I must say the players’ attitude was great last night [at Leicester]. They were fantastic. I believe there is a special bond in the team. There’s something waiting to come out of this team that is special, that I like very much. Hopefully they can express that next season. If you look at it in a very objective way, we’ve scored 73 goals and will score more certainly, but we conceded too many goals. It’s quite simple to look at what needs to be improved.
on if he is happy he has had a 'long goodbye'...
I enjoyed some aspects of it, yes – and not all. It was not always easy to cut slowly with what you do everyday and always you want to do it as well as you can and you don't want to forget to thank people who deserve it. There are some people here who I employed 20 years ago who fought for me every single day so it is not easy to say goodbye.
on the changes he has seen in the Premier League...
There's two aspects I would say. The Premier League has created many jobs, when I arrived we were 80 at Arsenal, we are today 700. That means from a private little company where you know everybody, we have gone to a normal company with an HR department where everything has to be processed and regulated. That's not down anymore to your initiative, but every single decision has to go through a process in an over-regulated society. It's sometimes discouraging, so the human aspect has dropped a little bit. On the other hand the financial power of the clubs has become huge. On the other hand, in 20 years the ownership has changed completely. If you look at the ownership when I was arrived and what it is today, it has become completely world wide. England does not own the clubs any more, it's much more international. The world has become globalised and open, so the competition is worldwide with the players as well. These owners buy players from all over the world. The Premier League has become a world-wide championship. The next evolution? Maybe I will see you in a few years and you will certainly have a European league over the weekends. A domestic league will certainly play Tuesday/Wednesday. I think that is the next step we will see.
on if he's booked a holiday...
Not yet, honestly no. I don't know what I will do, maybe go to Russia.
on if he will follow the Premier League after he leaves...
on if he will go to the World Cup...
I will watch the World Cup, I will be at the World Cup at the opening game and I watch of course the Premier League. When I wake up in the morning I look first at what kind of game is at night and that will not change.
on what he will do in the next couple of weeks...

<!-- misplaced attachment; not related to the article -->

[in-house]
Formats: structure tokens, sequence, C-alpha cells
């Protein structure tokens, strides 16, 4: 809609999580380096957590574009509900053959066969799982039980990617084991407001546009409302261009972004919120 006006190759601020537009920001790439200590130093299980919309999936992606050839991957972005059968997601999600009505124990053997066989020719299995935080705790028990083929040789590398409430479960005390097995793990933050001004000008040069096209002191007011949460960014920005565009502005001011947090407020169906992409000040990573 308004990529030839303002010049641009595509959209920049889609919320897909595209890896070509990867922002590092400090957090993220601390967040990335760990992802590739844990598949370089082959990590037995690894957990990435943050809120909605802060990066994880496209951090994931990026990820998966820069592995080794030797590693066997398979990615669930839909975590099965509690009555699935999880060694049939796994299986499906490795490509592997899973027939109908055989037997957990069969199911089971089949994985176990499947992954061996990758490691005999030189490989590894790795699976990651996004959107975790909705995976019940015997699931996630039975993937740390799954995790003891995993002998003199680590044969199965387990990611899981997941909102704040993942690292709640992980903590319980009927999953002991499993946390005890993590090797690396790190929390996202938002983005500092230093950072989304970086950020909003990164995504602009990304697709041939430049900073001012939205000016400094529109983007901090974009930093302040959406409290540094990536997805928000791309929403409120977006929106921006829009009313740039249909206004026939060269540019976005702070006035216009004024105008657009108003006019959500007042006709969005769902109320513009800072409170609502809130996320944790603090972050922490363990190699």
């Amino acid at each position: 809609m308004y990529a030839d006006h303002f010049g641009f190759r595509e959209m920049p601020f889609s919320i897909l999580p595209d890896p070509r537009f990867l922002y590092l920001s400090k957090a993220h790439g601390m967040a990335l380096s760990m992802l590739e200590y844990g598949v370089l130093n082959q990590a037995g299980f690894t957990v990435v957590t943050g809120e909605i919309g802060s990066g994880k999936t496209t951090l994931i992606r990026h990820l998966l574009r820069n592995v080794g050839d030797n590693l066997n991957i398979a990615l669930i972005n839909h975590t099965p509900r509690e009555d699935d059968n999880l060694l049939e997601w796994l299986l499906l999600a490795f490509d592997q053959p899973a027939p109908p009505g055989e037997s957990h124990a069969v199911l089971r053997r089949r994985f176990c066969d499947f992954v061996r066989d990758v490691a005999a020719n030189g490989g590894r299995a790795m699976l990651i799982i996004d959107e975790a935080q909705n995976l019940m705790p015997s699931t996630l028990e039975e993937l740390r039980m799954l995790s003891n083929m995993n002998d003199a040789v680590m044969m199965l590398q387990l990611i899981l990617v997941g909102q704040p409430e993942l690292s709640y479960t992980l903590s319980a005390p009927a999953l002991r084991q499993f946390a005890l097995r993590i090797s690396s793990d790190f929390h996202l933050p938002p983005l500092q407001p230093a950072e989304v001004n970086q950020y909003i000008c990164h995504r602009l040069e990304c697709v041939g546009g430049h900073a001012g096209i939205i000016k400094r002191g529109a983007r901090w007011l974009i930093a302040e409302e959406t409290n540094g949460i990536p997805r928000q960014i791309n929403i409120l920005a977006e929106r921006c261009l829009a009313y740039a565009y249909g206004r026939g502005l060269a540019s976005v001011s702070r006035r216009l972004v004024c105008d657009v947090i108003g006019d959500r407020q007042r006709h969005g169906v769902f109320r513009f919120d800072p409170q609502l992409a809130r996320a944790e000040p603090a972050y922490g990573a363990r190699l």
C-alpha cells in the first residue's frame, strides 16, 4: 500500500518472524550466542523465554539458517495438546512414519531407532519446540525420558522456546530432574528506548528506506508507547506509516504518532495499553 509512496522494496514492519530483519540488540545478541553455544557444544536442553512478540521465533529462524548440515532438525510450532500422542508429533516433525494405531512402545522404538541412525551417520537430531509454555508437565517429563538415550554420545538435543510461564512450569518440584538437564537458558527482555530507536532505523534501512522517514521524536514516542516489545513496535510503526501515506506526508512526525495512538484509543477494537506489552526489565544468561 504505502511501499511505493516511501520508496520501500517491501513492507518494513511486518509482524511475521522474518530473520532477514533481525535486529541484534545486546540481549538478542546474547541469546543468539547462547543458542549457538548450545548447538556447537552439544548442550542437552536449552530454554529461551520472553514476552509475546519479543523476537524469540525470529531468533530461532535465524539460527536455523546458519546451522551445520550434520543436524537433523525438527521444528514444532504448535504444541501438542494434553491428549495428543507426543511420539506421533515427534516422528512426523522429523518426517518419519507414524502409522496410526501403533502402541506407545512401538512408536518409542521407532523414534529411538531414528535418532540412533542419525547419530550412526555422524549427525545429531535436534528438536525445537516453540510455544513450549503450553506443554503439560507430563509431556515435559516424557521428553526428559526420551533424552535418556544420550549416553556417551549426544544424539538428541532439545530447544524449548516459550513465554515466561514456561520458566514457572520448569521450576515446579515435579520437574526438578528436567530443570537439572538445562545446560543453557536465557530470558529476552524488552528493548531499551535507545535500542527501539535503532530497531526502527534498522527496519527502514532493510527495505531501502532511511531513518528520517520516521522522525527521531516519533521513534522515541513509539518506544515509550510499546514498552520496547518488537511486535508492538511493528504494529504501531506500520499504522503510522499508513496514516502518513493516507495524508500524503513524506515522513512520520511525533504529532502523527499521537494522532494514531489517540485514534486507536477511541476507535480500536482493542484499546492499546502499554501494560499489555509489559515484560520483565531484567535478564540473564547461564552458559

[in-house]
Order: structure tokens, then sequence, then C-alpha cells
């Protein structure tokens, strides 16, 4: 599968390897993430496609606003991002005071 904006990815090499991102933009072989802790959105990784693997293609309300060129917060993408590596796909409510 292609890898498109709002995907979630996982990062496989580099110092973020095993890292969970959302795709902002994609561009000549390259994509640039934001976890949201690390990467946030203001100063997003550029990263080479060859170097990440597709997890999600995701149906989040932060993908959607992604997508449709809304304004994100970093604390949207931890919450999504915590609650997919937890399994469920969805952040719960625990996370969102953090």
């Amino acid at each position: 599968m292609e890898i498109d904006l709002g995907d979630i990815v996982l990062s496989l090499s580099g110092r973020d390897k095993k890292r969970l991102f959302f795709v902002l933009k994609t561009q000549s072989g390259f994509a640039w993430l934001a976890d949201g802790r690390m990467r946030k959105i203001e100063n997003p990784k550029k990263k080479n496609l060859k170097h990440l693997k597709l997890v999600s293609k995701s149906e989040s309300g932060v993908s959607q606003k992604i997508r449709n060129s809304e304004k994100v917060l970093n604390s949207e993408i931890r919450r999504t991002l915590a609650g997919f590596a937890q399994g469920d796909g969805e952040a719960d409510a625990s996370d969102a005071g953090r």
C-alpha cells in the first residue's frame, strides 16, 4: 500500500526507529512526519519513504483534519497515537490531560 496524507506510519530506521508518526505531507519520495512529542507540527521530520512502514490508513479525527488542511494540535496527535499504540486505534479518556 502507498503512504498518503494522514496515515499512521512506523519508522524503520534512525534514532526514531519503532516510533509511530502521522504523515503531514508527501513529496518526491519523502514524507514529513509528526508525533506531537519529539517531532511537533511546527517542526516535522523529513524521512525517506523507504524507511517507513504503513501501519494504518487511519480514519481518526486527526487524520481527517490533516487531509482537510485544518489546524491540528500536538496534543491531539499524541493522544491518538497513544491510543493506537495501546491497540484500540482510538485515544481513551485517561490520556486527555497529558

I have some work to do in France on Monday, Tuesday and after I will come back on Thursday and clear my office and that will be it – after that I don't know.

Press conference

Wenger - The period when I did my best job

As expected, Arsene Wenger's final pre-match press conference had little to do with Sunday's game at Huddersfield and was more about looking back at his 22 years in charge of the club.

What is his favourite moment as Arsenal manager? What is his biggest regret? This is what he told the media at London Colney:
on his most cherished memory...
Maybe my first title here because I came completely unknown and in my first full year I won the championship. I would say personally from 2006 to 2015 it was certainly the period where I needed to be the strongest and [where] I did the best job. To accept to commit to five years when you build the stadium to work with restricted resources and keep the club in a position where we can pay our debts back, I personally feel I did my best job in that period. Not the most glamorous maybe, but the most difficult.
on the match he would change...
It's always the last one - not Leicester because there was nothing at stake - but Atletico Madrid. When you come out of these two games and you are out of the semi-final of the Europa League... when you come out of the first leg with 1-1 and it should be 3-0, it is what you would like to change. Even with my experience, when it was 1-0 in the second half [of the first leg] I never thought it would finish 1-1. I thought maybe we won't score the second goal, but we cannot concede - they never crossed the halfway line. Always the last pain is the biggest one.
on it not being the Champions League final in 2006...
That was in 2006, it is over 11 years ago and of course it is still painful but my last pain, the last big defeat, is that.
on his best Arsenal team: 1998 or 2004?
2004. Their achievement, nobody has done it since in the Premier League. I loved the team in 1998 because I found some players had quality much better than I thought they were when I arrived here. They were very intelligent as well. And they were an experienced team. After, we added a bit more exceptional quality in 2002 and 2004. Overall, maybe the Invincibles.